Friday, August 12, 2011

Fatal Fantasies?

The crabs in this 'natural viagra' are said to be farmed sustainably.  
A story in El Tiempo the other day described how some Colombian native species are being driven to extinction by myths about their supposed magical - often sexual - powers.

Probably the best known of these myths is the berraquillo, a concoction containing milk, brandy, the fruit borojo and a live crab, all of which go into the blender. The result is called 'Natural viagra' for 'Savage Love' and you can find it in markets and street kiosks all around central Bogotá. I've tried it many times during bike tours and can vouch for its taste, with is a bit like a chocolate shake, but not for its effects, which are nil.

But El Tiempo reports that this drinking is driving the savannha crab, or Pseudothelphusidae, extinct. The sellers in the place where we buy the drink swear that their crabs are farmed sustainably in a reservoir near Bogotá.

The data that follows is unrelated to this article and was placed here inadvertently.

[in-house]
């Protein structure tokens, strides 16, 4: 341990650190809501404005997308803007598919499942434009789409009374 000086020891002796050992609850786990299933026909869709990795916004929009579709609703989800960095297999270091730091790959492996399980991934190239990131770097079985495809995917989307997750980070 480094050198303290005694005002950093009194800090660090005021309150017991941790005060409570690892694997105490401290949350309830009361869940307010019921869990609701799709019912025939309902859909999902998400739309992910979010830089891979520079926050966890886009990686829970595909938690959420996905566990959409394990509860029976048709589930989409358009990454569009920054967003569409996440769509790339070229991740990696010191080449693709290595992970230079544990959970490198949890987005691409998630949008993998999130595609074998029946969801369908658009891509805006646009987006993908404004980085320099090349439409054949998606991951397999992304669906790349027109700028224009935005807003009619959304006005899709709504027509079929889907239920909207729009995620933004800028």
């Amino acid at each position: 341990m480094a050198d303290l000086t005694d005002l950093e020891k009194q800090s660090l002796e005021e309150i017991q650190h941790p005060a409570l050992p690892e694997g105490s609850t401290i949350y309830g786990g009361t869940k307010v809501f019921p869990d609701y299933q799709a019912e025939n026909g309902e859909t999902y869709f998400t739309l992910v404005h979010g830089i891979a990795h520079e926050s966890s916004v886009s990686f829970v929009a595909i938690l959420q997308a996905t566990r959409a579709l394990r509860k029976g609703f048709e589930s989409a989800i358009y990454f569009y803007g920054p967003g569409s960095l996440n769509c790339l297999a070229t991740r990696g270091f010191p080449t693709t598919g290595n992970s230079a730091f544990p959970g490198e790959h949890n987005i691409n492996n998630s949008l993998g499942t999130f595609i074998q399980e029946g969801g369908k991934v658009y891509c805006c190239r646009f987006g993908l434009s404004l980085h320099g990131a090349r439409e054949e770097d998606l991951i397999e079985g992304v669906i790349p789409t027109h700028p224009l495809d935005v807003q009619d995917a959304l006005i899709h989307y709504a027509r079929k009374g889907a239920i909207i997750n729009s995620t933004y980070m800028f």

Snails and slime for sale on a sidewalk. 
Snail slime, a cure for many ills?
Another animal often seen on Bogotá sidewalks are jungle snails, whose slime is supposed to cure skin ailments and erase scars. I don't know whether these creatures are endangered, nor have I heard of any animal rights protests in their defense. Apparently, people lack sympathy for mollusks.

Manatees: Doomed sex partners for people?
Also according to El Tiempo, the Cocama indigenous people have traditionally had sexual relations with manatees, river mammals, a practice which the Cocamas believe makes them better fishermen, cures domestic troubles and cleanses bodily organs. Sadly, afterwards the manatees die. Now, they say, outsiders have also taken up the practice, which is driving manatees toward extinction.

Howler monkey
Another victim of human fantasy is the howler monkey, which is killed for its throat bones. People believe that turning the bones into cups and drinking out of them cures iodine deficiency. Consuming iodized salt might be a more effective and humane alternative.

The coati, victim of its prized penis bone. 
Finally, reports El Tiempo, the ring-tailed coati, which resembles a racoon, is falling prey to hunters for its penis bone. The bone's dust is supposed to increase female libido and lengthen men's penises. Sounds likely.

By Mike Ceaser, of Bogotá Bike Tours

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